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Thursday, April 26, 2012

The Freshman

[Updated April 30, 2013]

The production of a play, movie, or TV show isn’t the work of a solo artist like a novel might be. It’s a group effort which involves, at least, the writers (not all of them Joss); the actors; the directors (even on his own episodes, Joss didn’t always direct); the Standards & Practices department (which controls what you can and can’t say and do on the air); make-up artists; costume designers; and musicians. The actions of all of these will affect what we eventually see on the screen.
This will be all the more true when events in the real world make it impossible to tell the story which the writers originally intended. We saw a little bit of that at the end of S3, where the broadcasts of Earshot and Graduation Day were delayed because of events at Columbine. While nothing that dramatic affected S4, the things which did happen caused probably an even greater impact on what eventually appeared on the screen. I’ll talk about those outside factors when we get to the relevant episodes, but I can’t do it until then because of spoilers.
You need to bear in mind that this is true when I discuss the opening episodes of S4. It may be that those episodes don’t give us the usual clues about the seasonal themes, or that those clues are less obvious because the eventual story got modified from what the writers expected at the time they wrote them. Worse yet, actually identifying the seasonal themes is itself pretty difficult. At the time S4 first aired, many fans were disappointed because the season seemed a little disjointed. That’s a fair criticism in a way, but in retrospect it’s my impression that they’ve come to like the season because so many of the episodes are individually good.


The Freshman is one of those good episodes. It shows us Buffy in the common emotional state of college freshmen: nervous about moving on from high school and unsure of themselves in the new environment. This plays out in metaphor through the character of Eddie. He’s equally “lost”, both physically when he and Buffy look at the map and emotionally because of his insecurity. He even mentions that he keeps the novel Of Human Bondage by his bed as a security blanket. I see this as a telling detail, as I’ll describe below.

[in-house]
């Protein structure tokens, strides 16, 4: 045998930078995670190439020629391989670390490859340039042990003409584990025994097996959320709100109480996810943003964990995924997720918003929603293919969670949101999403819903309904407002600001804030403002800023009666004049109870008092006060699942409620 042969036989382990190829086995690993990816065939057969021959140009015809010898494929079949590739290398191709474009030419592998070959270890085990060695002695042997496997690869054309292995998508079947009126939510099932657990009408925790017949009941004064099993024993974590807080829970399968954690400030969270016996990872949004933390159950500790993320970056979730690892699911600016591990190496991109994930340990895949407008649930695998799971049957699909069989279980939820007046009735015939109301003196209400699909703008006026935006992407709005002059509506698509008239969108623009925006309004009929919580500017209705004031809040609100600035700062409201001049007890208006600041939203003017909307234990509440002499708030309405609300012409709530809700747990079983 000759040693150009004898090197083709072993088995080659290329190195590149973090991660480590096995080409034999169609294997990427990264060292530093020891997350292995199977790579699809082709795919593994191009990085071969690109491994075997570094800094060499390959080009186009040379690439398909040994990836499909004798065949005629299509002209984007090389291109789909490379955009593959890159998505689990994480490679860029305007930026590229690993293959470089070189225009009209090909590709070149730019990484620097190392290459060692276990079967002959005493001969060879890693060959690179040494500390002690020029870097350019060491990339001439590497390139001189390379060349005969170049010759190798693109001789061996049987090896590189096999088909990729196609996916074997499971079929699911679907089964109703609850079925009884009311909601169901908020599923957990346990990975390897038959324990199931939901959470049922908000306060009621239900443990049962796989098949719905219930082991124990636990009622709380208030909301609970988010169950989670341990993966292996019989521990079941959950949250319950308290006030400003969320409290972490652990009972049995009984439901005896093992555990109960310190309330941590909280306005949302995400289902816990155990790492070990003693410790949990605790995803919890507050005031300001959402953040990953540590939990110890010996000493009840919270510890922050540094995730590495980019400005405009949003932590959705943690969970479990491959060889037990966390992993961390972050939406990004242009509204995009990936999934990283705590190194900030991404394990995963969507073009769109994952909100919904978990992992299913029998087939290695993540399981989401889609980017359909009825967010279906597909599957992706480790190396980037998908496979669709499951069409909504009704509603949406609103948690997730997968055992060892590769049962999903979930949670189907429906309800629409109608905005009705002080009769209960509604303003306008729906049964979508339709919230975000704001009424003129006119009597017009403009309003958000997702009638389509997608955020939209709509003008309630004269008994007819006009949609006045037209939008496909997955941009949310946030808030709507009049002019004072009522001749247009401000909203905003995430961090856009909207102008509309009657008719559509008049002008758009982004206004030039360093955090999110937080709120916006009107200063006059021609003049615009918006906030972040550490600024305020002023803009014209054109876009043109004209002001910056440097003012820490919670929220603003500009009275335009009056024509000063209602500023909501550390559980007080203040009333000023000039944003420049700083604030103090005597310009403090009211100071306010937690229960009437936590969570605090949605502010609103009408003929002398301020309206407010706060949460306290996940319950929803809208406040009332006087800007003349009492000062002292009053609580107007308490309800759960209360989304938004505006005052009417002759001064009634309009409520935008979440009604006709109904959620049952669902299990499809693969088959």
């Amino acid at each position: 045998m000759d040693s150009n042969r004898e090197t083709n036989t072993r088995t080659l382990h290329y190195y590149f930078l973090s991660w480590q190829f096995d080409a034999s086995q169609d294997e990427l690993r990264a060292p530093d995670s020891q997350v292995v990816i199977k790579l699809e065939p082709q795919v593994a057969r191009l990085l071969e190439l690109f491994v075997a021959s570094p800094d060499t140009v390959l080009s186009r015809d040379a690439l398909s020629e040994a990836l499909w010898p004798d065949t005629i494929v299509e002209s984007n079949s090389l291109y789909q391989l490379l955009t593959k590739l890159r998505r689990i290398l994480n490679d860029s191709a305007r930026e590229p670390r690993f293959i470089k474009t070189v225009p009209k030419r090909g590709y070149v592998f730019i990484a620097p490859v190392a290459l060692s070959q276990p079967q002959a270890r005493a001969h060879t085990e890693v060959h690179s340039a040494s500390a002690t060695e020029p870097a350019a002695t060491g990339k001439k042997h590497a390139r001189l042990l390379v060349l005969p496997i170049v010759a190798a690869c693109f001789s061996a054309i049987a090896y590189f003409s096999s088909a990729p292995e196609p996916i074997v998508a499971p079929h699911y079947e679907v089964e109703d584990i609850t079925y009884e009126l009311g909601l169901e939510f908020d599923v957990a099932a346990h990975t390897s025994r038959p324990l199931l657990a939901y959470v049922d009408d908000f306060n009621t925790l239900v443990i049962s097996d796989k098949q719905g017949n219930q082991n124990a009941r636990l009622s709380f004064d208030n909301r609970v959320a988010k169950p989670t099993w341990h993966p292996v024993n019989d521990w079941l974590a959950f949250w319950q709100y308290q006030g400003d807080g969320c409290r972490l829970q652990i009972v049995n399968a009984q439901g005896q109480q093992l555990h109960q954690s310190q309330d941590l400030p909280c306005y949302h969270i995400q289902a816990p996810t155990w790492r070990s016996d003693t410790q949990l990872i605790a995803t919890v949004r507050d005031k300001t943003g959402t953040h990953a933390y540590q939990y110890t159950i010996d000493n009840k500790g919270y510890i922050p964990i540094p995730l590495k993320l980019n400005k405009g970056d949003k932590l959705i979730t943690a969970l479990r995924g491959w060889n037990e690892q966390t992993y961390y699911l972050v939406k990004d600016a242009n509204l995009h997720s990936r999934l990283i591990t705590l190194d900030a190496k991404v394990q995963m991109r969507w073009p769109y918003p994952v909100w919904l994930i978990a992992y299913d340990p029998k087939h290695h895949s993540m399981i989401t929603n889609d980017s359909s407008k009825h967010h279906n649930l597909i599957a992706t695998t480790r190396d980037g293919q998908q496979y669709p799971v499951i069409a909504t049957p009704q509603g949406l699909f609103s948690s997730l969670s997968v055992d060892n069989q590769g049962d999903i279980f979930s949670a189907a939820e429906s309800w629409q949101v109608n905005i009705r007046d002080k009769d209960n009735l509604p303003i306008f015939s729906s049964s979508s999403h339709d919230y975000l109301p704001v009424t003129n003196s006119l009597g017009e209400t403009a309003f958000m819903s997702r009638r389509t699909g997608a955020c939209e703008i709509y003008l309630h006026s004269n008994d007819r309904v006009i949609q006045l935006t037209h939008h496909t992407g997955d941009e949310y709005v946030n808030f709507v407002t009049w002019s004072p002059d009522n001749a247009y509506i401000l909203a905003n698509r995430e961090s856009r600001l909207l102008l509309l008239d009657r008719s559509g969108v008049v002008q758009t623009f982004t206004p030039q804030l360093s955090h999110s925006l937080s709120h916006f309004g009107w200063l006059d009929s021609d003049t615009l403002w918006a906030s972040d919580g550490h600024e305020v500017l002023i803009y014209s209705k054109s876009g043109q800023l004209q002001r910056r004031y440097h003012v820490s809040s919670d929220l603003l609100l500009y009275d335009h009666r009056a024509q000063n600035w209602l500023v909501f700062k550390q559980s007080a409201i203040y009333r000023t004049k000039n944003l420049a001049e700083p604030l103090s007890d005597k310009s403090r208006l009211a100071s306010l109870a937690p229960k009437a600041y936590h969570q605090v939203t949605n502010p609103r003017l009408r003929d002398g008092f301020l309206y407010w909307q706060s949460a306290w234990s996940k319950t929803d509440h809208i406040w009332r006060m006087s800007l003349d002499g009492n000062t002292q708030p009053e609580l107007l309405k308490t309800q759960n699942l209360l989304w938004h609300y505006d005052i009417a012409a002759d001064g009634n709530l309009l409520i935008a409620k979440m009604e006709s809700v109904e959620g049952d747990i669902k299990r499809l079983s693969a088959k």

I hope I’ve convinced you by now that these seemingly random literary references are not accidental at all. The novel Of Human Bondage establishes the theme for this episode and one of the important themes for the season. The message of the book is open to some interpretation, so I’m going to quote a summary of the plot and interpretation from the Penguin Books website (I’ve edited it to make it shorter):
Of Human Bondage is a bildungsroman [a “coming of age novel”, like BtVS itself] made unique by W. Somerset Maugham's minute dissection of the limitations of individual freedom. The novel delineates the coming of age of Philip Carey, an orphan with a clubfoot. Raised by his aunt and uncle, a vicar, Philip grows up under the rules of their house and church. He is tormented at school but excels academically and even aspires to be an ordained minister. Just before graduation, he takes off for a year in Heidelberg, where he is plunged into a world of ideas and succumbs to religious skepticism. But he finds nothing to replace his religion or his identity as an English gentleman. Attempting to fill in the blanks and follow his true nature, Philip struggles by trial and error to establish a philosophy for himself. The novel relates the weight of each failure, each disappointment that Philip endures, in realistic detail. As a result, Maugham convincingly shows a sensitive young man's battle to eliminate the constraints imposed on him so that he may live freely, but at the conclusion of the novel, it is unclear whether Philip ever attains the freedom he desires—and whether Maugham's title, Of Human Bondage, suggests that humanity's natural state of being is one of freedom or rather one of perpetual restriction.
…Philip loses his faith as a result of the buildup of years of repression imposed on him while living in his uncle's vicarage and while attending King's School. In both places, Philip's pious caretakers often treat him with indifferent cruelty. The reality that Philip experiences does not match the professed ideals of his religion. … But just because Philip sheds one unrealistic ideal does not guarantee that he won't fall for the next one. …Philip frees himself from a religious upbringing that he realizes contradicts his reality. But what does he replace it with?